No. 763,
September 3, 2014

About The Autoextremist

What do you do when when you've been immersed in all things automotive since before you took your first steps? When you're the scion of an automotive family in an automotive town in its very own automotive universe? When you've forgotten more about cars and motorsports and everything and everyone involved in the business than most people will ever know? When cars aren't just in your blood, but also in your bones and your brain and the very air you breathe? If you're Peter M. De Lorenzo, you ramp it up a bit further. National commentator, industry consultant and author (as well as former superstar ad man), De Lorenzo's daily (and nightly) focus for the past 15 years has been Autoextremist.com, a weekly Internet magazine devoted to news, commentary and analysis of the auto industry and the business of motorsports. Translation: De Lorenzo likes to tell the truth about what's really going on behind the scenes in the car business. And sometimes, things get ugly. Real ugly. But he is as passionate with his praise as he is with his critiques, and Autoextremist has become a weekly "must read" for leading professionals in all industries. De Lorenzo is considered to be one of the most influential voices commenting on the business today. It's the very definition of a high-octane life. And it's what fuels De Lorenzo to keep the pedal down - hard. He won't stop because he can't stop. A bit tired, perhaps? No way. De Lorenzo is one of the most untired people we know.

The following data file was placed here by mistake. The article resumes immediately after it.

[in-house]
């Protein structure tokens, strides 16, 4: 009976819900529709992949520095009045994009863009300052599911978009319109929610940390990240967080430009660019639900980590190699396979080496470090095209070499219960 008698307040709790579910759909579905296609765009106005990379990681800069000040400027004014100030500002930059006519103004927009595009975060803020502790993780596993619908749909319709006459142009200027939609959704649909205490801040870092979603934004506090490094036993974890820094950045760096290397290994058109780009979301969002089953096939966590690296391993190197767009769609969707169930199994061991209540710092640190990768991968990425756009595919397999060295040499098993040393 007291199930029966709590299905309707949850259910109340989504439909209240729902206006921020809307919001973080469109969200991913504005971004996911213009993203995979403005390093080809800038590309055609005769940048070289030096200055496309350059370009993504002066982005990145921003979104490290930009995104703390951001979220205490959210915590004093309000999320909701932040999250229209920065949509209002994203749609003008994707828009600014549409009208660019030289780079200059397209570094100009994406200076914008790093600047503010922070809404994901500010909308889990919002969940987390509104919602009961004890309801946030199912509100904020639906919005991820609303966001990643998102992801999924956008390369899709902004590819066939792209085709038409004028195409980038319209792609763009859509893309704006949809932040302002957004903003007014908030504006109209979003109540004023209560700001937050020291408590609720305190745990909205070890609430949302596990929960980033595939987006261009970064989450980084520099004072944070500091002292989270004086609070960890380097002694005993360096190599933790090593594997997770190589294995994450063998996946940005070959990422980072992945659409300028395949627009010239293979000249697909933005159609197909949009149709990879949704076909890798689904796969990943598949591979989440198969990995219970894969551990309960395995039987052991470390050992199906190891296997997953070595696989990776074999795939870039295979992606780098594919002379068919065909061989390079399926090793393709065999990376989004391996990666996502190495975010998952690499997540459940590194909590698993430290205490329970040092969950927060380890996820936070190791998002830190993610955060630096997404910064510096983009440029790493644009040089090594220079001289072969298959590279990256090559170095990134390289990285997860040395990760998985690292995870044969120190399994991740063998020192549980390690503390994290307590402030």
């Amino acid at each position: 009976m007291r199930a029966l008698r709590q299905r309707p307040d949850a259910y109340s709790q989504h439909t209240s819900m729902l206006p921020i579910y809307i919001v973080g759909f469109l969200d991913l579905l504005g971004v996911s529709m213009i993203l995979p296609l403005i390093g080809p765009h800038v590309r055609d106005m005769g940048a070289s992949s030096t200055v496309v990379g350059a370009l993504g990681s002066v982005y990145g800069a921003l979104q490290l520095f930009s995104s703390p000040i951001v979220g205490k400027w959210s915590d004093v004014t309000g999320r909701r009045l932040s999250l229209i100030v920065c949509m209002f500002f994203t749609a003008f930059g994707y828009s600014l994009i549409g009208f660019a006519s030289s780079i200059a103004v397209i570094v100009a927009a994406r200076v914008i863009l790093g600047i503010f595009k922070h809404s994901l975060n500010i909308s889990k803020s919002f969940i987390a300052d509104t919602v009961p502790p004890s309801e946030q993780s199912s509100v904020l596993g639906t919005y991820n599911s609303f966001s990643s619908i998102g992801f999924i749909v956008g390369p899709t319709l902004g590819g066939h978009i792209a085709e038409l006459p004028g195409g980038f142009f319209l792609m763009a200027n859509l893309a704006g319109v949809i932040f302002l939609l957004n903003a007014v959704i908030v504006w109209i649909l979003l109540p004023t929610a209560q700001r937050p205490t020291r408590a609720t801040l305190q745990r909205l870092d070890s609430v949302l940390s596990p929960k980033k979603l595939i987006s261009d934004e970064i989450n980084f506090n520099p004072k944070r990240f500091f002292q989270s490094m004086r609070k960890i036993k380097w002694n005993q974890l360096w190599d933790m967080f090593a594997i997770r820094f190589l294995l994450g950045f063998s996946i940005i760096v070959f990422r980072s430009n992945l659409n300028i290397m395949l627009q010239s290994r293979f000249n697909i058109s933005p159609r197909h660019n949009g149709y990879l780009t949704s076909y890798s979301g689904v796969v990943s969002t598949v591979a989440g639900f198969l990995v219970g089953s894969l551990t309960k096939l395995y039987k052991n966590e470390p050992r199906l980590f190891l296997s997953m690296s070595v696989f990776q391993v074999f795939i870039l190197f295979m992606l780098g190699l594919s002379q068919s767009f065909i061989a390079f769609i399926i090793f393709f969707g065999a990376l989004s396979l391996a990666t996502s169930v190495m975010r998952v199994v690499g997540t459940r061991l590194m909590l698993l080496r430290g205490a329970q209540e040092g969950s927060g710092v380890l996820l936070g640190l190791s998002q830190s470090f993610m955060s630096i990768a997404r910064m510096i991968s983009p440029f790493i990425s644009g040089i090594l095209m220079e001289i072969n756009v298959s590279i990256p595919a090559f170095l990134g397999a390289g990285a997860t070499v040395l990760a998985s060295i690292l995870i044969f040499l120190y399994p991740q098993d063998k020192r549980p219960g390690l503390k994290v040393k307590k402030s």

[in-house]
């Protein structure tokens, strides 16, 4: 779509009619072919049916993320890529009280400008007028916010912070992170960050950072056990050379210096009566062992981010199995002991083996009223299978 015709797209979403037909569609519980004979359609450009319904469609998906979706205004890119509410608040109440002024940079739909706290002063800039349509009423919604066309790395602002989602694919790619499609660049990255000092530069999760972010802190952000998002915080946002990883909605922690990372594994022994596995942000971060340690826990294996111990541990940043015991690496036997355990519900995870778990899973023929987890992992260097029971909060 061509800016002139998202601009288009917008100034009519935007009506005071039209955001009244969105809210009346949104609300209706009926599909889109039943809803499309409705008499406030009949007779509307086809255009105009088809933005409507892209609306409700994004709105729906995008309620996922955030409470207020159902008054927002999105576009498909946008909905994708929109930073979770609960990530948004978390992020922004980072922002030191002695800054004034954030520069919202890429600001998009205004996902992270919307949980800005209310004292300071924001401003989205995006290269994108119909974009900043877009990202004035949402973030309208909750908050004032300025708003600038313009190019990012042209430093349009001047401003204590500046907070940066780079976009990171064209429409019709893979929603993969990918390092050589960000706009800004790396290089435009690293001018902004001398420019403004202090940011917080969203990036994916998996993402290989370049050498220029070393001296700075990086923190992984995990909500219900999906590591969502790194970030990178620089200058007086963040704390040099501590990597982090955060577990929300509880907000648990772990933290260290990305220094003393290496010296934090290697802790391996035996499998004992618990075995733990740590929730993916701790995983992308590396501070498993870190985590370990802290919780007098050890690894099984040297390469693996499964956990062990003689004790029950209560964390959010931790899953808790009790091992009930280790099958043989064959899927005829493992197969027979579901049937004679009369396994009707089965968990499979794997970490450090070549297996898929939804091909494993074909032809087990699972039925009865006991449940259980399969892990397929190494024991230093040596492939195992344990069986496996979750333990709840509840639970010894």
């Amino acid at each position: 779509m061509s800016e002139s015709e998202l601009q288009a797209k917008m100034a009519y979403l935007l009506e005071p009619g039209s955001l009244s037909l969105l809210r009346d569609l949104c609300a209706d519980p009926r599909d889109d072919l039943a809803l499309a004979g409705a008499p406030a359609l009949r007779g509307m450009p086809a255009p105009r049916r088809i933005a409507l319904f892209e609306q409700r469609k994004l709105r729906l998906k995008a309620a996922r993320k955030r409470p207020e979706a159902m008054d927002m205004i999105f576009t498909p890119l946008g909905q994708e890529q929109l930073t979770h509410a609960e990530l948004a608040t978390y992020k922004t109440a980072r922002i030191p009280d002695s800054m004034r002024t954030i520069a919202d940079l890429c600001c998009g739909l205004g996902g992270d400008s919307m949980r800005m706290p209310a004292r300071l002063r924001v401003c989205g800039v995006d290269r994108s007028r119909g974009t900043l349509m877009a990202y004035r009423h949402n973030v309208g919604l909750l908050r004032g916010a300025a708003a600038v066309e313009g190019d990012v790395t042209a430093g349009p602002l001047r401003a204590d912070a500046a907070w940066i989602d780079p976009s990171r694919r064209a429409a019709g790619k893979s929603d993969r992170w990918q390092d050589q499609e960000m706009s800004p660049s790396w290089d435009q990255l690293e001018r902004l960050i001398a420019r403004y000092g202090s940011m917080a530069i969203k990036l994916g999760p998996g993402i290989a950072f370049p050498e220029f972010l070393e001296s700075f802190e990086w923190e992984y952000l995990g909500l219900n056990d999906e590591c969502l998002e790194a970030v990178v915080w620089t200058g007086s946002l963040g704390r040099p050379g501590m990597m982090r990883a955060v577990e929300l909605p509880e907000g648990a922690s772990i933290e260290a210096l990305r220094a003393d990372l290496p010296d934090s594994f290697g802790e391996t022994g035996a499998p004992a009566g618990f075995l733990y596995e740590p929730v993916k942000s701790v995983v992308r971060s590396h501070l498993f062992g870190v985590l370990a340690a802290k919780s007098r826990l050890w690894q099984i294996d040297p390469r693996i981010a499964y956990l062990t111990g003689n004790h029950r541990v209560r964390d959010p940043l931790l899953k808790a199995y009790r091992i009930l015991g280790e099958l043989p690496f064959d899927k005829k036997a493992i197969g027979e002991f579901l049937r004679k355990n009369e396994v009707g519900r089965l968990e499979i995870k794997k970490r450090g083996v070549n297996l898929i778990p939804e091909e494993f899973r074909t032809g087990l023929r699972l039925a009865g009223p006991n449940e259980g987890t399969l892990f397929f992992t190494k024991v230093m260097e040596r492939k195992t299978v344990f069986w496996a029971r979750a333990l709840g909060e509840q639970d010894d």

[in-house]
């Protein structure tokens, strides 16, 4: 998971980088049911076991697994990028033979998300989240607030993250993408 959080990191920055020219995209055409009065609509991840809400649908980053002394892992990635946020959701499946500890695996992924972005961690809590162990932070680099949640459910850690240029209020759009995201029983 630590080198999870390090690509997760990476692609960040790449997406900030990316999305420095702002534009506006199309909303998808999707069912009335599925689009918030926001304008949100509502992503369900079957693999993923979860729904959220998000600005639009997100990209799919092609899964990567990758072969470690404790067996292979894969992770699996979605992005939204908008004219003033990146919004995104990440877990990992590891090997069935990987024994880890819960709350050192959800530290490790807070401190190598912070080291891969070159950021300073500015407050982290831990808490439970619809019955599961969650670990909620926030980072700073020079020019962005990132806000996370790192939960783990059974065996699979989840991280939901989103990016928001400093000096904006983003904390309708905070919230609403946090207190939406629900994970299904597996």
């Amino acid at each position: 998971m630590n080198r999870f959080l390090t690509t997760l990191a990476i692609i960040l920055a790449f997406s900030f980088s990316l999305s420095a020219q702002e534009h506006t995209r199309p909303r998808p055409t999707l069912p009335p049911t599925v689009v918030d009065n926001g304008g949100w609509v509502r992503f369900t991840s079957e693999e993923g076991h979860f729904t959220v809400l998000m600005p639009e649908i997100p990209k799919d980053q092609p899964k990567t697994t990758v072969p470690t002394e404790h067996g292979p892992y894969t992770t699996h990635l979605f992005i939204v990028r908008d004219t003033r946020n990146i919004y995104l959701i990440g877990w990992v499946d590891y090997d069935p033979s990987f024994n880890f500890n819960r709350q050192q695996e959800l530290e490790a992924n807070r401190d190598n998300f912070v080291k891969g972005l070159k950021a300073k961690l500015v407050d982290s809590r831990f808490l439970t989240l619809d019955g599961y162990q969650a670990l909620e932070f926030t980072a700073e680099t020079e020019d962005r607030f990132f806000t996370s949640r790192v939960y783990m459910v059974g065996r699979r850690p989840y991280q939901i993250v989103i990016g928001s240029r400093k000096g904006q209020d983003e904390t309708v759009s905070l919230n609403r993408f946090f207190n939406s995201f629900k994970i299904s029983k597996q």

De Lorenzo's latest book is Witch Hunt (Octane Press  witchhuntbook.com). It is available on Amazon in both hardcover and Kindle formats, as well as on iBookstore. De Lorenzo is also the author of The United States of Toyota.

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The Autoextremist - Rants


Monday
Sep012014

The Power of Words.

Editor's Note: Peter is busy with other pursuits this week, so on the heels of last week's "The Autoextremist Manifesto, Refueled" we're running the remarks Peter gave in a speech to the Jumpstart Automotive Group conference at The Townsend Hotel, here in Birmingham, Michigan, this past July. Clearly Peter has been on a roll this summer, and “refueled” doesn't even begin to capture it. If the past few weeks are any indication, I'd say we are in for a "Peter Vortex" this coming winter! - WG